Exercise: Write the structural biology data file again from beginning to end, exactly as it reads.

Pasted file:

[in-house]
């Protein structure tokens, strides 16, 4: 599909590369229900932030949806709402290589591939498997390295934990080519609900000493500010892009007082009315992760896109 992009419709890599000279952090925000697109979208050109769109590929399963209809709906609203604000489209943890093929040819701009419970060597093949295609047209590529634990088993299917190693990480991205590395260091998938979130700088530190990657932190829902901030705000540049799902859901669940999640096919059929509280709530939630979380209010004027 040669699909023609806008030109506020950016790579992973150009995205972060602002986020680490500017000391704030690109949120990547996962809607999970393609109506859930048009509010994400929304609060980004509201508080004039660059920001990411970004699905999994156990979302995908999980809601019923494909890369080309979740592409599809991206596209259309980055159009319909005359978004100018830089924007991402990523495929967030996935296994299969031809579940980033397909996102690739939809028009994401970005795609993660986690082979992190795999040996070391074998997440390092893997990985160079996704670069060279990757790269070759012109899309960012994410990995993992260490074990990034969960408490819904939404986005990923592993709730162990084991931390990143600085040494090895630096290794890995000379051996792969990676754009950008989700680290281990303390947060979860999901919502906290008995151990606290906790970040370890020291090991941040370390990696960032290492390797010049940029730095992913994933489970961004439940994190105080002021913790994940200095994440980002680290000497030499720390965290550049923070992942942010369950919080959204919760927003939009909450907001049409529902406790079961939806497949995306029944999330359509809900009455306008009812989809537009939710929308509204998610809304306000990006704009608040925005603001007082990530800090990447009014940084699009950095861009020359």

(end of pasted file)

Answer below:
[in-house]
């Protein structure tokens, strides 16, 4: 599909590369229900932030949806709402290589591939498997390295934990080519609900000493500010892009007082009315992760896109 992009419709890599000279952090925000697109979208050109769109590929399963209809709906609203604000489209943890093929040819701009419970060597093949295609047209590529634990088993299917190693990480991205590395260091998938979130700088530190990657932190829902901030705000540049799902859901669940999640096919059929509280709530939630979380209010004027 040669699909023609806008030109506020950016790579992973150009995205972060602002986020680490500017000391704030690109949120990547996962809607999970393609109506859930048009509010994400929304609060980004509201508080004039660059920001990411970004699905999994156990979302995908999980809601019923494909890369080309979740592409599809991206596209259309980055159009319909005359978004100018830089924007991402990523495929967030996935296994299969031809579940980033397909996102690739939809028009994401970005795609993660986690082979992190795999040996070391074998997440390092893997990985160079996704670069060279990757790269070759012109899309960012994410990995993992260490074990990034969960408490819904939404986005990923592993709730162990084991931390990143600085040494090895630096290794890995000379051996792969990676754009950008989700680290281990303390947060979860999901919502906290008995151990606290906790970040370890020291090991941040370390990696960032290492390797010049940029730095992913994933489970961004439940994190105080002021913790994940200095994440980002680290000497030499720390965290550049923070992942942010369950919080959204919760927003939009909450907001049409529902406790079961939806497949995306029944999330359509809900009455306008009812989809537009939710929308509204998610809304306000990006704009608040925005603001007082990530800090990447009014940084699009950095861009020359």